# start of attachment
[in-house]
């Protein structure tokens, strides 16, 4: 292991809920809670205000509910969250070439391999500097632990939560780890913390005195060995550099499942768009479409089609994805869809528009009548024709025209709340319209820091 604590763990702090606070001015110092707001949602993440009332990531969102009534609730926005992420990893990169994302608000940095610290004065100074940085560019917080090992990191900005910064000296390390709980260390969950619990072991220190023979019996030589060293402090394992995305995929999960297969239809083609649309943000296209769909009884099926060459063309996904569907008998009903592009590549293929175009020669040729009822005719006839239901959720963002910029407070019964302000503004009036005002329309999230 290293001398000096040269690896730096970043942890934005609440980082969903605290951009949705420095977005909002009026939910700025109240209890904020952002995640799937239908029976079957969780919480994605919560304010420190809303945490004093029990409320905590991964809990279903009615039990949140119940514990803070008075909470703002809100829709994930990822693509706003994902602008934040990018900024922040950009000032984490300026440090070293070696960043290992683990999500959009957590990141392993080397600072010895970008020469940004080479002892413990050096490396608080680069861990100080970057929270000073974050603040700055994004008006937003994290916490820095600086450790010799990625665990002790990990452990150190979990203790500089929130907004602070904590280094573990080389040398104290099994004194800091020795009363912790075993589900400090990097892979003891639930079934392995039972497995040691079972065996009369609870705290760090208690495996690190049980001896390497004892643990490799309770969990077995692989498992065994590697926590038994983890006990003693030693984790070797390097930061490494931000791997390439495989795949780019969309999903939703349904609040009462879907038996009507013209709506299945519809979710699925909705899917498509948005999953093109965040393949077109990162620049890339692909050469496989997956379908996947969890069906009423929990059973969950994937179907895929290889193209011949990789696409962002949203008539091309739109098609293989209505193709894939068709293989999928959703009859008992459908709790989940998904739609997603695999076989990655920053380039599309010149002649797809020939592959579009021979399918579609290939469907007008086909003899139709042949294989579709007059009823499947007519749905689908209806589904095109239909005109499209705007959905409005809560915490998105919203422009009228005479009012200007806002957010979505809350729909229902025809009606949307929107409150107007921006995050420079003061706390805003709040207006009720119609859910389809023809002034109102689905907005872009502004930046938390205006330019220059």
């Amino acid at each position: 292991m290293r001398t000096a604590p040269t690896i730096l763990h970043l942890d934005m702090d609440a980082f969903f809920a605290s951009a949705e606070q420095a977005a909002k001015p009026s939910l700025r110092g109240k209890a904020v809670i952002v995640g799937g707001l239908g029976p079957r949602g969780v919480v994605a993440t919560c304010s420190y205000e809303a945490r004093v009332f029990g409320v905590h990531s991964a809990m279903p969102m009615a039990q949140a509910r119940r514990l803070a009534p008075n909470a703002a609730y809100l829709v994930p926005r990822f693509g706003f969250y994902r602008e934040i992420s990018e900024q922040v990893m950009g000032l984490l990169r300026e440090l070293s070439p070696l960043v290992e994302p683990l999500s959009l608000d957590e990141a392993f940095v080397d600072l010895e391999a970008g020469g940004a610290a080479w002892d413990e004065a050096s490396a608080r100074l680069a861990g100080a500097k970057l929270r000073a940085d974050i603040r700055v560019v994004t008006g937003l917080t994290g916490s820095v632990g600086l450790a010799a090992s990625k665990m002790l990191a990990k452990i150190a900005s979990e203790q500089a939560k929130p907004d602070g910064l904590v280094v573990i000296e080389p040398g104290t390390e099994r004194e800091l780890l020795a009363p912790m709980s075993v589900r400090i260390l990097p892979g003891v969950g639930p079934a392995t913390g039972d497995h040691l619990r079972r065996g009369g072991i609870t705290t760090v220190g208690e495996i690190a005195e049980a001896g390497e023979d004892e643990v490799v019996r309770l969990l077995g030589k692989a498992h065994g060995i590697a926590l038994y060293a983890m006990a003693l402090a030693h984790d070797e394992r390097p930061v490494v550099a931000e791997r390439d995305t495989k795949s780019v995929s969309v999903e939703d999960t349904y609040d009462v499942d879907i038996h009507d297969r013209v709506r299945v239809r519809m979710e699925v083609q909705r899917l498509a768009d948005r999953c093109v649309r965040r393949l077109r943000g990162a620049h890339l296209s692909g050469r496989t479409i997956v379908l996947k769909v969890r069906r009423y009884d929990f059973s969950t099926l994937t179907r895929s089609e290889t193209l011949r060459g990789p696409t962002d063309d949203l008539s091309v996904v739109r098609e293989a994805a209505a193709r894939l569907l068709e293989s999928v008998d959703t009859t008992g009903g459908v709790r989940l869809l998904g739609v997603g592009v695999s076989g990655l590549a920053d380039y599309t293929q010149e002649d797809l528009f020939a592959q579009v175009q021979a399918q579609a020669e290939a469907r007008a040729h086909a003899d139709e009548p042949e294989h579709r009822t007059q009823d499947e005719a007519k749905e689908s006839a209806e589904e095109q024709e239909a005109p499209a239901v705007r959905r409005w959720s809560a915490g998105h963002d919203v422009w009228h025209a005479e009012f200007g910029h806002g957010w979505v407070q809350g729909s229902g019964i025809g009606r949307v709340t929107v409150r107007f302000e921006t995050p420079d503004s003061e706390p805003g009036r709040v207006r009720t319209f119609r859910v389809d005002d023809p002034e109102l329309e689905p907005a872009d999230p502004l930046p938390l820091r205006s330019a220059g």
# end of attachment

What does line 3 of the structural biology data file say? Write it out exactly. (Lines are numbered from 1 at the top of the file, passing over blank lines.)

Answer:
């Amino acid at each position: 292991m290293r001398t000096a604590p040269t690896i730096l763990h970043l942890d934005m702090d609440a980082f969903f809920a605290s951009a949705e606070q420095a977005a909002k001015p009026s939910l700025r110092g109240k209890a904020v809670i952002v995640g799937g707001l239908g029976p079957r949602g969780v919480v994605a993440t919560c304010s420190y205000e809303a945490r004093v009332f029990g409320v905590h990531s991964a809990m279903p969102m009615a039990q949140a509910r119940r514990l803070a009534p008075n909470a703002a609730y809100l829709v994930p926005r990822f693509g706003f969250y994902r602008e934040i992420s990018e900024q922040v990893m950009g000032l984490l990169r300026e440090l070293s070439p070696l960043v290992e994302p683990l999500s959009l608000d957590e990141a392993f940095v080397d600072l010895e391999a970008g020469g940004a610290a080479w002892d413990e004065a050096s490396a608080r100074l680069a861990g100080a500097k970057l929270r000073a940085d974050i603040r700055v560019v994004t008006g937003l917080t994290g916490s820095v632990g600086l450790a010799a090992s990625k665990m002790l990191a990990k452990i150190a900005s979990e203790q500089a939560k929130p907004d602070g910064l904590v280094v573990i000296e080389p040398g104290t390390e099994r004194e800091l780890l020795a009363p912790m709980s075993v589900r400090i260390l990097p892979g003891v969950g639930p079934a392995t913390g039972d497995h040691l619990r079972r065996g009369g072991i609870t705290t760090v220190g208690e495996i690190a005195e049980a001896g390497e023979d004892e643990v490799v019996r309770l969990l077995g030589k692989a498992h065994g060995i590697a926590l038994y060293a983890m006990a003693l402090a030693h984790d070797e394992r390097p930061v490494v550099a931000e791997r390439d995305t495989k795949s780019v995929s969309v999903e939703d999960t349904y609040d009462v499942d879907i038996h009507d297969r013209v709506r299945v239809r519809m979710e699925v083609q909705r899917l498509a768009d948005r999953c093109v649309r965040r393949l077109r943000g990162a620049h890339l296209s692909g050469r496989t479409i997956v379908l996947k769909v969890r069906r009423y009884d929990f059973s969950t099926l994937t179907r895929s089609e290889t193209l011949r060459g990789p696409t962002d063309d949203l008539s091309v996904v739109r098609e293989a994805a209505a193709r894939l569907l068709e293989s999928v008998d959703t009859t008992g009903g459908v709790r989940l869809l998904g739609v997603g592009v695999s076989g990655l590549a920053d380039y599309t293929q010149e002649d797809l528009f020939a592959q579009v175009q021979a399918q579609a020669e290939a469907r007008a040729h086909a003899d139709e009548p042949e294989h579709r009822t007059q009823d499947e005719a007519k749905e689908s006839a209806e589904e095109q024709e239909a005109p499209a239901v705007r959905r409005w959720s809560a915490g998105h963002d919203v422009w009228h025209a005479e009012f200007g910029h806002g957010w979505v407070q809350g729909s229902g019964i025809g009606r949307v709340t929107v409150r107007f302000e921006t995050p420079d503004s003061e706390p805003g009036r709040v207006r009720t319209f119609r859910v389809d005002d023809p002034e109102l329309e689905p907005a872009d999230p502004l930046p938390l820091r205006s330019a220059g």